Companies in this industry underwrite, originate and maintain markets for clients issuing securities; they may also offer advisory services, help facilitate corporate mergers and other deals, or act as principals in buying or selling securities on a spread. Major companies include Goldman Sachs, JP Morgan Merrill Lynch, and Morgan Stanley (all based in the US), as well as Barclays (UK), Deutsche Bank (Germany), Macquarie Group (Australia), Nomura (Japan), and UBS Investment Bank (Switzerland).
Worldwide revenue for investment banks is about $240 billion, according to Deutsche Bank. The industry is clustered in financial hubs such as London and Hong Kong. Investment banks increasingly are ...view middle of the document...
The new environment also means more industry oversight by the federal government, which had to step in and bail out dozens of financial services firms with billions of dollars of taxpayers' money.
The primary revenue sources of the investment banking industry are from actively trading financial instruments, providing asset management services for wealthy clients and retirement and investment funds, placing new debt and equity issues with public and private investors, and from fees associated with mergers and acquisitions (M&As). Investment banks also buy new debt and equity issues for their own accounts, acting as the market "maker," and are active securities and currency traders. About 45 percent of US industry revenue comes from brokerage and securities services; 30 percent from trading; and 25 percent from financial planning and asset management.
The industry assembles and supplies the capital required by businesses to expand, merge, and acquire other businesses. Investment banks are intermediaries between corporations issuing new debt and equity securities and investors that buy the securities. An investment bank buys new securities from the issuing company at a negotiated price and resells them to its investor base, other investment banks, and the investing public. This arrangement, called underwriting, allows the investment bank to assume the risk of the new issue for a profit on the difference between the purchase price and the offer price. The investment bank may act as the maker of the market for the new securities, facilitating trades between buyers and sellers. Investment banks perform a variety of other financial services, such as M&A advice and market analysis.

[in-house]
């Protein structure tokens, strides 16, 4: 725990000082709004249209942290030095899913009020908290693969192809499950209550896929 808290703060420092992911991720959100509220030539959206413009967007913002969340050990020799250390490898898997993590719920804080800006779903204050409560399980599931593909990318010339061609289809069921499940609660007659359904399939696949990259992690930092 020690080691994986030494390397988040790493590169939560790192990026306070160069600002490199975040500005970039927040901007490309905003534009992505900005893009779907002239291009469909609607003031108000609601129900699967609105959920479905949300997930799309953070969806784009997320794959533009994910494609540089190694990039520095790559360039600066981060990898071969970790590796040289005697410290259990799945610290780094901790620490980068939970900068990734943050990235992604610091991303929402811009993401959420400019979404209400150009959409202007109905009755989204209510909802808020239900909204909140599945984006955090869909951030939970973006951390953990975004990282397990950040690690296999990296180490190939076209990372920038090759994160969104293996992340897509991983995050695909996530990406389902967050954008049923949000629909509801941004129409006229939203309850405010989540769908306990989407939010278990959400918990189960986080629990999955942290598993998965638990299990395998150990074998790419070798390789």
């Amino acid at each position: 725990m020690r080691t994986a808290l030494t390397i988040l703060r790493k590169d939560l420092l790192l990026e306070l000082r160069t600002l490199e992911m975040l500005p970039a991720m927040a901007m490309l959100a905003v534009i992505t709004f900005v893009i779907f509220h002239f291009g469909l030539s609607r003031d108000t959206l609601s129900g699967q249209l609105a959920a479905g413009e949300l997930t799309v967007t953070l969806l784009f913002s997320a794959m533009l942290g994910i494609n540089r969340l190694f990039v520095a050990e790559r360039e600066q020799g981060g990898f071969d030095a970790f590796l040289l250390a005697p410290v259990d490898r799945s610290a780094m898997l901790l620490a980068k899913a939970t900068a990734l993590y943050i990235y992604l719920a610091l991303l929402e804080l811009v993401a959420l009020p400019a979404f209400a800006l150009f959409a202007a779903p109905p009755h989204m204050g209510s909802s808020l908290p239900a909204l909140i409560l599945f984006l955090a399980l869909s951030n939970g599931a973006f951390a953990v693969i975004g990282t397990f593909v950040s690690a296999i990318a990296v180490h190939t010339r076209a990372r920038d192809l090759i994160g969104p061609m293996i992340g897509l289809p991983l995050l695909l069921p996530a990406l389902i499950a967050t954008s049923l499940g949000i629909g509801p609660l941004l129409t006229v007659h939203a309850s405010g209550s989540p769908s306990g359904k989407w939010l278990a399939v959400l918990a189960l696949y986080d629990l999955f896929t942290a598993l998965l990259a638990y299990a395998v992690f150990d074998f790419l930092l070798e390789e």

The major investment banks have research staff that performs the risk, economic, and financial analysis used to support internal operations, from acquisitions and mergers to formulating trading positions in world, US, and regional markets. The profitability of an investment bank is directly related to the quality of its research analysis. Big investment banks employ a large number of salespeople, analysts, and traders in a network of offices, and may operate a trading floor.
Investment banks use cutting-edge communication and computing technology to support their operations. Dedicated, fully redundant, high-speed networks interconnect all major offices (domestic and foreign). Computing facilities and critical data are distributed among operations and backup sites. Backup facilities can be placed in service automatically in real-time without loss of data. Investment banks have traditionally kept their technology in-house. However, low trading volumes, increased regulations, and other customer demands has many companies looking to save money by outsourcing some of their IT functions.
Investment banking is largely a matter of developing relationships with potential buyers of new securities and with corporations or governments that want to issue new...